The ruling Justice and Development Party (AKP) has downplayed any possibility of a coup attempt, following a report by a U.S.-based think tank regarding a new military takeover bid being plausible.
The report by the RAND Corporation said that the dismissal of hundreds of officers after the July 15, 2016 failed coup attempt caused discontent among the mid-level officers in the Turkish Armed Forces (TSK).
"This discontent could even lead to another coup attempt at some point and [Turkish President Recep Tayyip] Erdoğan appears to take the threat seriously," the report released last month read.
The report was followed by former army chief İlker Başbuğ's remarks on the political leg of the movement of the U.S.-based Islamic preacher Fethullah Gülen and military tutelage, prompting a debate on a new coup bid.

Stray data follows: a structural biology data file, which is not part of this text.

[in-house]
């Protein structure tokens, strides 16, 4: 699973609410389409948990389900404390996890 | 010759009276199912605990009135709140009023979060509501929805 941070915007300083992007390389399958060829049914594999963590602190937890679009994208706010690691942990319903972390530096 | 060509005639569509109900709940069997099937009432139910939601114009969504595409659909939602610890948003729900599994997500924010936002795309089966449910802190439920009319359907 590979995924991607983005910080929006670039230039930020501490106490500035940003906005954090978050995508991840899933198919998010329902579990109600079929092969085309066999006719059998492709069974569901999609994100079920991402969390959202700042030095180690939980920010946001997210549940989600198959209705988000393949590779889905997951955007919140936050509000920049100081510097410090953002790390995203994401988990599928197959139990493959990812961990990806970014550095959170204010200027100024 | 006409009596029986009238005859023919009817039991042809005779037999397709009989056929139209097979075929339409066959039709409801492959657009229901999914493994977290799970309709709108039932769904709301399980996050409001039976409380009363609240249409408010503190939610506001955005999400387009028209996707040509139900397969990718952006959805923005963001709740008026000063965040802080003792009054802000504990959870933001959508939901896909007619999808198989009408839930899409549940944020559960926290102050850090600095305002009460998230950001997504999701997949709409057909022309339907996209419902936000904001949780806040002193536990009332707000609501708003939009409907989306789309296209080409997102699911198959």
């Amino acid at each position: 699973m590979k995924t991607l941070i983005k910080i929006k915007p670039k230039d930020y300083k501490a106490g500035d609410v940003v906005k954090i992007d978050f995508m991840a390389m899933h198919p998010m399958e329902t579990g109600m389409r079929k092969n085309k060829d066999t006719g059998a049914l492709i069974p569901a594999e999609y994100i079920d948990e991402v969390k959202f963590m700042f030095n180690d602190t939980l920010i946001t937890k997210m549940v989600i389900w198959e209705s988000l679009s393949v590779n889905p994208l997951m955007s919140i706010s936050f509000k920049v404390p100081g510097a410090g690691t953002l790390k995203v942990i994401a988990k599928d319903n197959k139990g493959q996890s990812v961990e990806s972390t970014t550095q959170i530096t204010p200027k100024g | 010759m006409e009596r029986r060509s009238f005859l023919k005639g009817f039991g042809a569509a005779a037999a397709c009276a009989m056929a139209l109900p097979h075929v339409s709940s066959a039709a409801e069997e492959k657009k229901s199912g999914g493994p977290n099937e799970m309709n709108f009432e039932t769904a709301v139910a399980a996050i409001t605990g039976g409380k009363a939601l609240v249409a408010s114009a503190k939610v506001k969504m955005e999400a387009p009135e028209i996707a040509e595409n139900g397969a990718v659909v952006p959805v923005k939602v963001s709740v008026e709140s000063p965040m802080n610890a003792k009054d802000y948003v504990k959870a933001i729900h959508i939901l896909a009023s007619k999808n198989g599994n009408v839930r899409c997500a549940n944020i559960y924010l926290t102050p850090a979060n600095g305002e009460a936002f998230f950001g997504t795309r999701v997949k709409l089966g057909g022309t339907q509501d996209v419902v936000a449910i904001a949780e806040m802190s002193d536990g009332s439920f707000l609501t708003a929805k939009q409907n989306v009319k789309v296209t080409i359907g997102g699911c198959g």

While the issue was covered mostly by pro-government media, the harshest reactions to the report came from the government.
"All of these campaigns are betrayals to Turkey, the nation and the people," President Recep Tayyip Erdoğan said in response to a question on the issue.
AKP lawmakers, meanwhile, couldn't make sense of the debate, since significant changes were made following the July 15 takeover attempt, widely believed to have been masterminded by Gülenists.
"The conditions of today are very different from July 15," an AKP official told Duvar, as he listed four differences.
"First, General Staff was put under the President. Second, armored units in Ankara were transferred upstate," the deputy also said.
Turkey's National Intelligence Agency (MİT) can collect intelligence within the TSK, the deputy cited as the third change, adding that the fourth one is the fact that all political parties and the people have adopted a very clear attitude against military coups.